In “Brain drain” (UK Spectator, March 17, 2012), Roger Scruton reminds us,
In 1986 Patricia Churchland published Neurophilosophy, arguing that the questions that had been discussed to no effect by philosophers over many centuries would be solved once they were rephrased as questions of neuroscience. This was the first major outbreak of a new academic disease, which one might call ‘neuroenvy’. If philosophy could be replaced by neuroscience, why not the rest of the humanities, which had been wallowing in a methodless swamp for far too long? Old disciplines that relied on critical judgment and cultural immersion could be given a scientific gloss when rebranded as ‘neuroethics’, ‘neuroaesthetics’, ‘neuromusicology’, ‘neurotheology’, or ‘neuroarthistory’ (subject of a book by John Onians). Michael Gazzaniga’s influential study, The Ethical Brain, of 2005, has given rise to ‘Law and Neuroscience’ as an academic discipline, combining legal reasoning and brain imagining, largely to the detriment of our old ideas of responsibility. One by one, real but non-scientific disciplines are being rebranded as infant sciences, even though the only science involved has as yet little or nothing to say about them.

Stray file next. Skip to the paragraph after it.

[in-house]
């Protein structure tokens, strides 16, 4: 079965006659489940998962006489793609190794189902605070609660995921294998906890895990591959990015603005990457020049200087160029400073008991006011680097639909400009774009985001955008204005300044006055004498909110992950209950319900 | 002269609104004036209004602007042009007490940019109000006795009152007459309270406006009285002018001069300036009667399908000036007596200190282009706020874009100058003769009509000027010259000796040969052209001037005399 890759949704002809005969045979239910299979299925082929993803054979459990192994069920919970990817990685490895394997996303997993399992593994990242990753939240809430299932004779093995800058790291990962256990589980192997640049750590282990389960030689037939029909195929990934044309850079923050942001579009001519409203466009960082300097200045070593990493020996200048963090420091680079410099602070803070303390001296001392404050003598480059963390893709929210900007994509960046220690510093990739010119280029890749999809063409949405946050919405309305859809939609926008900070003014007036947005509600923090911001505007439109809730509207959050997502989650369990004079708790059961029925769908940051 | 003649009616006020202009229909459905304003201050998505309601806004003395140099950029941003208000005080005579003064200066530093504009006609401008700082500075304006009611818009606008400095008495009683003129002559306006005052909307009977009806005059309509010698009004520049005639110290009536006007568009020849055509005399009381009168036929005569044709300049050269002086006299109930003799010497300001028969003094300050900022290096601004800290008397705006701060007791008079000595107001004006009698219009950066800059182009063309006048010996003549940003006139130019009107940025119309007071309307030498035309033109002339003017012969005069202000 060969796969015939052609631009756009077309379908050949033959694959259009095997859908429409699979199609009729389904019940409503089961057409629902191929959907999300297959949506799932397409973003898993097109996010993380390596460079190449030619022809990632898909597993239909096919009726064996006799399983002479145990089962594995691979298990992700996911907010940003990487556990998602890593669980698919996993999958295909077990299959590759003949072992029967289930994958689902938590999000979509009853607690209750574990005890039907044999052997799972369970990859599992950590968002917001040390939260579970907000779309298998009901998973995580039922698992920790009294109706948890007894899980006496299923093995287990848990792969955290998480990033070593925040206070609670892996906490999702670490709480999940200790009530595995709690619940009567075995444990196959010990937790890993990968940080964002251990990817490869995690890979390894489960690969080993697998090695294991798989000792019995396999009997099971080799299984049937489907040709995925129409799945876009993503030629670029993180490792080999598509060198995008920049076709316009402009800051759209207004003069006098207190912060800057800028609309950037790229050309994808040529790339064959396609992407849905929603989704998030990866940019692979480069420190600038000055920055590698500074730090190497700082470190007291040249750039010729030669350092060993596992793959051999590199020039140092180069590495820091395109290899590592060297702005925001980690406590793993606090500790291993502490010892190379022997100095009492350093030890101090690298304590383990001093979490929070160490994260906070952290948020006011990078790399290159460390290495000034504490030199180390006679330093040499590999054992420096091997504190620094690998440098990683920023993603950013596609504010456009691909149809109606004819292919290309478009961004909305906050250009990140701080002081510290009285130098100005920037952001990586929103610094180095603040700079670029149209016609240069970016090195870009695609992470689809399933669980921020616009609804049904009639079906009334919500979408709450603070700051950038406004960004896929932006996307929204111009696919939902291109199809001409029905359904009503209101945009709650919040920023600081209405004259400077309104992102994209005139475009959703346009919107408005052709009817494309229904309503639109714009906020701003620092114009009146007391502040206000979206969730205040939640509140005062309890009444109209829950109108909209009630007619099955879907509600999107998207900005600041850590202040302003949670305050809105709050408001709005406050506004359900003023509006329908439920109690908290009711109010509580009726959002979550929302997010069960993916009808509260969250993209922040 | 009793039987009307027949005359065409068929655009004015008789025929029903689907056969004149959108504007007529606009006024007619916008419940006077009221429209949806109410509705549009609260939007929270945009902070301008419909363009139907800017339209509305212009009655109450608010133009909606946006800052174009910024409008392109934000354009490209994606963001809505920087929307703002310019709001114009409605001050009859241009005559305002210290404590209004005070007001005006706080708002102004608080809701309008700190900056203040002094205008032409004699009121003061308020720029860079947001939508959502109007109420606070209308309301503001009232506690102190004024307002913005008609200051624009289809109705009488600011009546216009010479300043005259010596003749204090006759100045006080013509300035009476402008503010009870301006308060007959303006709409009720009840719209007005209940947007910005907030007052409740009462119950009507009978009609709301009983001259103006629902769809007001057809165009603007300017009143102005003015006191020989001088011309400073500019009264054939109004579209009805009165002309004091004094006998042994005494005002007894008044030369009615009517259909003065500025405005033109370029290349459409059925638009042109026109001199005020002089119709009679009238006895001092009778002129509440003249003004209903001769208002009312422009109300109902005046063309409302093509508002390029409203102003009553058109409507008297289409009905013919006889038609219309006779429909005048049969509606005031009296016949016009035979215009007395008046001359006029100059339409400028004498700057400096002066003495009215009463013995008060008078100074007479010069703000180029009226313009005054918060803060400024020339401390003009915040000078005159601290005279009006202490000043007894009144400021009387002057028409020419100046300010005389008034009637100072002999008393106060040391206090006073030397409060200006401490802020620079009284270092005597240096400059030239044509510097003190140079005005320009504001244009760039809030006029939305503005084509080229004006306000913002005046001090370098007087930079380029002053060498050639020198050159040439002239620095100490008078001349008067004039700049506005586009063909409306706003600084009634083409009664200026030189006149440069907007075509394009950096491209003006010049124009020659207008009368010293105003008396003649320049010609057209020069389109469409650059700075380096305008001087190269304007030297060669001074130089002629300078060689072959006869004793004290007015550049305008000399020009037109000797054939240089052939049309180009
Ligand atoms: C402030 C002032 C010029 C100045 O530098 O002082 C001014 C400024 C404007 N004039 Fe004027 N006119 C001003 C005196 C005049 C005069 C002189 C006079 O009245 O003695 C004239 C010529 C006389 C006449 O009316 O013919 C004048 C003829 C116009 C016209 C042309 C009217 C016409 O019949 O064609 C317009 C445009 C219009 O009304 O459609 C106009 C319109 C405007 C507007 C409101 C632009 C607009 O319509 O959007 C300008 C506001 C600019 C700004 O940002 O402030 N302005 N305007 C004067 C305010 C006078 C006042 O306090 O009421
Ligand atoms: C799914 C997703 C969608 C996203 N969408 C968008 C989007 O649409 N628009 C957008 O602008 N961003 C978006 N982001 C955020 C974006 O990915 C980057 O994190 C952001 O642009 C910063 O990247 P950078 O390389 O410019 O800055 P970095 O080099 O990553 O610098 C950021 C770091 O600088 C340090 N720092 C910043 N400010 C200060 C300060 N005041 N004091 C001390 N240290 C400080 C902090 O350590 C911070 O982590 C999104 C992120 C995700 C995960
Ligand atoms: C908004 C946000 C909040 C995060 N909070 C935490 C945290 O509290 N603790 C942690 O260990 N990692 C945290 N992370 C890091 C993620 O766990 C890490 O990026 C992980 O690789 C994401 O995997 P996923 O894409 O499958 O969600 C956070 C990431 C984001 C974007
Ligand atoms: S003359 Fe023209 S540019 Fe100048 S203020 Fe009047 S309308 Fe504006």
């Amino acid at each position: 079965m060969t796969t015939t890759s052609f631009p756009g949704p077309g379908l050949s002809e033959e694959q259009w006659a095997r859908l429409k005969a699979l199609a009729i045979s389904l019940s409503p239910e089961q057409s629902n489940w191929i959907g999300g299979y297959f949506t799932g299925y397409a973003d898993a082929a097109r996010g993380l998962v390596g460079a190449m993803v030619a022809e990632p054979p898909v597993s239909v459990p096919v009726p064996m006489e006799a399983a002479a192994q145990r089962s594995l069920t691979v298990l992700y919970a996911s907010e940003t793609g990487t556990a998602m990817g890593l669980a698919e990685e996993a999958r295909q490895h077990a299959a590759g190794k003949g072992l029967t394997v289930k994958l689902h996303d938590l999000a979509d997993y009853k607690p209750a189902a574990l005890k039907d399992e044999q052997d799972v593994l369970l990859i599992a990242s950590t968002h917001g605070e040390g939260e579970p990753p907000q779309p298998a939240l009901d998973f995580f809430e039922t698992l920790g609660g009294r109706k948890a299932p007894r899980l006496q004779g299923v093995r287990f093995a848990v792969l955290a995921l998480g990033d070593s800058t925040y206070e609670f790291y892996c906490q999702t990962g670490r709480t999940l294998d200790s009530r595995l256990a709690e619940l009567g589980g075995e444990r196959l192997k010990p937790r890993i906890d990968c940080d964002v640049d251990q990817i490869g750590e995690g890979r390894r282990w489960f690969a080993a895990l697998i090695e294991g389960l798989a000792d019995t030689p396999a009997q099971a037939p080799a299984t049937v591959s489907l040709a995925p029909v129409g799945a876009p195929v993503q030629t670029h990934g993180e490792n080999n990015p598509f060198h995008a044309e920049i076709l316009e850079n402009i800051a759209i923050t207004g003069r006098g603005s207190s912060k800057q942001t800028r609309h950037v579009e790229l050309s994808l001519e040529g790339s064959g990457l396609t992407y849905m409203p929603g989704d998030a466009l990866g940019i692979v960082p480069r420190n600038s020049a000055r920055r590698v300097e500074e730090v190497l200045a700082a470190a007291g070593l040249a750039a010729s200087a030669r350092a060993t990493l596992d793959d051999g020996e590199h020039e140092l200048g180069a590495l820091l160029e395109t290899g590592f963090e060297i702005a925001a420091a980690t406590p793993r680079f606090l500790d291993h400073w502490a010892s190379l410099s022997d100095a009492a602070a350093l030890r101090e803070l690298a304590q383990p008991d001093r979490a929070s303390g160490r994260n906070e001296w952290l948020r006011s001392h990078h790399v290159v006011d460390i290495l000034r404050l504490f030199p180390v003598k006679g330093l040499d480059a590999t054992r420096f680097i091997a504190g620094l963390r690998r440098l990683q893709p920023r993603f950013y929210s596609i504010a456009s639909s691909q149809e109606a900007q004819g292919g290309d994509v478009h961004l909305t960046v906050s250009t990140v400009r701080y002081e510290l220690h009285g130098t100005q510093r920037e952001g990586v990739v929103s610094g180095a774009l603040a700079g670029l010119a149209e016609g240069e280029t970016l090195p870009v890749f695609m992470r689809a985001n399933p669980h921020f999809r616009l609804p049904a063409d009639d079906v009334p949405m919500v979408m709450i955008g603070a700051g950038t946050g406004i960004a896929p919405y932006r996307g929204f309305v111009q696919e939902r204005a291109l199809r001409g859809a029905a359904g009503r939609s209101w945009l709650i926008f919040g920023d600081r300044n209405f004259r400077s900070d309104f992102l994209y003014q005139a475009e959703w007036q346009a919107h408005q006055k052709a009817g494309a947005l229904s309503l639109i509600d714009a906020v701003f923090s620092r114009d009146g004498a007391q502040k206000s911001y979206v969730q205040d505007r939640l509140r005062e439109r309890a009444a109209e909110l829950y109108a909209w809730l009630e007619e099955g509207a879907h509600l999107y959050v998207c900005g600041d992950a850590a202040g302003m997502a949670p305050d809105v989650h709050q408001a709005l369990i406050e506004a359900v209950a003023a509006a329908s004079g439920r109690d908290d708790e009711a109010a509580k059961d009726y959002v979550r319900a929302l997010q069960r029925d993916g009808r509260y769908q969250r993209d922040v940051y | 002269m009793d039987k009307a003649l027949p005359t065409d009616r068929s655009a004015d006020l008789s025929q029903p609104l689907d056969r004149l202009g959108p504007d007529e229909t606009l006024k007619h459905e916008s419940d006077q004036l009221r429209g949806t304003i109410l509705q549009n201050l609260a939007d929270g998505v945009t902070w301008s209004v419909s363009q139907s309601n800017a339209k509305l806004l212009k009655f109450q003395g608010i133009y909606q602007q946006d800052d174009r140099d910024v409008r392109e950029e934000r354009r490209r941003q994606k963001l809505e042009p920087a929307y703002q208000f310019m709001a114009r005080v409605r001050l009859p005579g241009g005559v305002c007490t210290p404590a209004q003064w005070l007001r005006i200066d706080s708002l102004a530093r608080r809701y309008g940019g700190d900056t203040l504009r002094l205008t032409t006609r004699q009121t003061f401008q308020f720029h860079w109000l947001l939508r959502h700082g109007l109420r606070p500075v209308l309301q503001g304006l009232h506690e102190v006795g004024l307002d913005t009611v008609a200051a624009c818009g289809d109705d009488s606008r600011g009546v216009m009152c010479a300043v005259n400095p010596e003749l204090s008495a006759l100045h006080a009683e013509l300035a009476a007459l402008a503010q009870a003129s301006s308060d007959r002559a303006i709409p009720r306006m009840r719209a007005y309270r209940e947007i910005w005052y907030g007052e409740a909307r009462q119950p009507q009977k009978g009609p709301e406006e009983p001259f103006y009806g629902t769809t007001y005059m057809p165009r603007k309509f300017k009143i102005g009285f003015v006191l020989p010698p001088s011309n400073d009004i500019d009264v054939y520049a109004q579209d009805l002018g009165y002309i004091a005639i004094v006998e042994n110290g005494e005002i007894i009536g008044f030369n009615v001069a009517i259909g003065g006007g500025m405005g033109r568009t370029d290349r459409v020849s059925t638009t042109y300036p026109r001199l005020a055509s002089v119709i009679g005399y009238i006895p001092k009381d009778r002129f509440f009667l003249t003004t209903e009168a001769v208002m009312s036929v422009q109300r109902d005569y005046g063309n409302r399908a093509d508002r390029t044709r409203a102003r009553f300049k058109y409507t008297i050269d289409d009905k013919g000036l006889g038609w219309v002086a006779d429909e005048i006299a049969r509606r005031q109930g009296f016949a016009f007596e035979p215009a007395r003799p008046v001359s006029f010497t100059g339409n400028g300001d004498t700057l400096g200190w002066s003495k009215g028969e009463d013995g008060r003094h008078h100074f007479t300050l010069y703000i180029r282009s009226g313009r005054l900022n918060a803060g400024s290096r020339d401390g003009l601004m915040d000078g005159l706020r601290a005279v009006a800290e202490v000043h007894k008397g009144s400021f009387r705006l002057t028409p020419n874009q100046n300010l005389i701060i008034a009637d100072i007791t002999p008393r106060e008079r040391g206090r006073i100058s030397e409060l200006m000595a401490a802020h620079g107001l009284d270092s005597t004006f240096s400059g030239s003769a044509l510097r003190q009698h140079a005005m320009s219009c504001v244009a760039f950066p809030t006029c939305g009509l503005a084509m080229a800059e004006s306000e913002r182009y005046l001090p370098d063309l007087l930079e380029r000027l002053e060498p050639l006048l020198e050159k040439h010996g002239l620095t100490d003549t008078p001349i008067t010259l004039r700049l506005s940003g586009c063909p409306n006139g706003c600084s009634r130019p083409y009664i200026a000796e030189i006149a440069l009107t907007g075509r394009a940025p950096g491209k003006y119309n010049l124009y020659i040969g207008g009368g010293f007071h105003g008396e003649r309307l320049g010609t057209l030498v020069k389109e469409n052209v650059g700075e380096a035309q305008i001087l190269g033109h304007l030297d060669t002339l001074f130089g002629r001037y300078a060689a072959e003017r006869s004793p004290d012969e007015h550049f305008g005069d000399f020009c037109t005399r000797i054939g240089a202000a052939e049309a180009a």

It seems to me that aesthetics, criticism, musicology and law are real disciplines, but not sciences. They are not concerned with explaining some aspect of the human condition but with understanding it, according to its own internal procedures. Rebrand them as branches of neuroscience and you don’t necessarily increase knowledge: in fact you might lose it.
You might lose more than knowledge. The kind of people who want to replace disciplines with neuroscience also want to replace your rights and freedoms with their policies and policing. For your own good.
Or, as some of us would say, next time do it for my own bad, so I know the difference.